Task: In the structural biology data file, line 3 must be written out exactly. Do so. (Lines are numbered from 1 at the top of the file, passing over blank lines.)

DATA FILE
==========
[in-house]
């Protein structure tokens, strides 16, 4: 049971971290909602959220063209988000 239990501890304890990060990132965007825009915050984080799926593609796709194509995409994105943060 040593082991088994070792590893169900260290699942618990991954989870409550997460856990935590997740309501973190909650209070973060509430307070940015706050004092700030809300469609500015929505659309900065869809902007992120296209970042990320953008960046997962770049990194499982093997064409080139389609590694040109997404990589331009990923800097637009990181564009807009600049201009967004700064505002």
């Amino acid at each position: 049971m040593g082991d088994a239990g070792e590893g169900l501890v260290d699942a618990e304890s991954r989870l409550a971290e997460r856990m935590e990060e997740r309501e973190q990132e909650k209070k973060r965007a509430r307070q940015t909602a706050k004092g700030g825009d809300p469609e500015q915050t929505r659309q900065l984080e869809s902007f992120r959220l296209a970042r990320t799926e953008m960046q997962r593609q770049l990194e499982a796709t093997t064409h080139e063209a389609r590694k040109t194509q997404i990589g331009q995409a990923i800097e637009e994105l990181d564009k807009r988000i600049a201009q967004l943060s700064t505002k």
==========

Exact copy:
């Amino acid at each position: 049971m040593g082991d088994a239990g070792e590893g169900l501890v260290d699942a618990e304890s991954r989870l409550a971290e997460r856990m935590e990060e997740r309501e973190q990132e909650k209070k973060r965007a509430r307070q940015t909602a706050k004092g700030g825009d809300p469609e500015q915050t929505r659309q900065l984080e869809s902007f992120r959220l296209a970042r990320t799926e953008m960046q997962r593609q770049l990194e499982a796709t093997t064409h080139e063209a389609r590694k040109t194509q997404i990589g331009q995409a990923i800097e637009e994105l990181d564009k807009r988000i600049a201009q967004l943060s700064t505002k």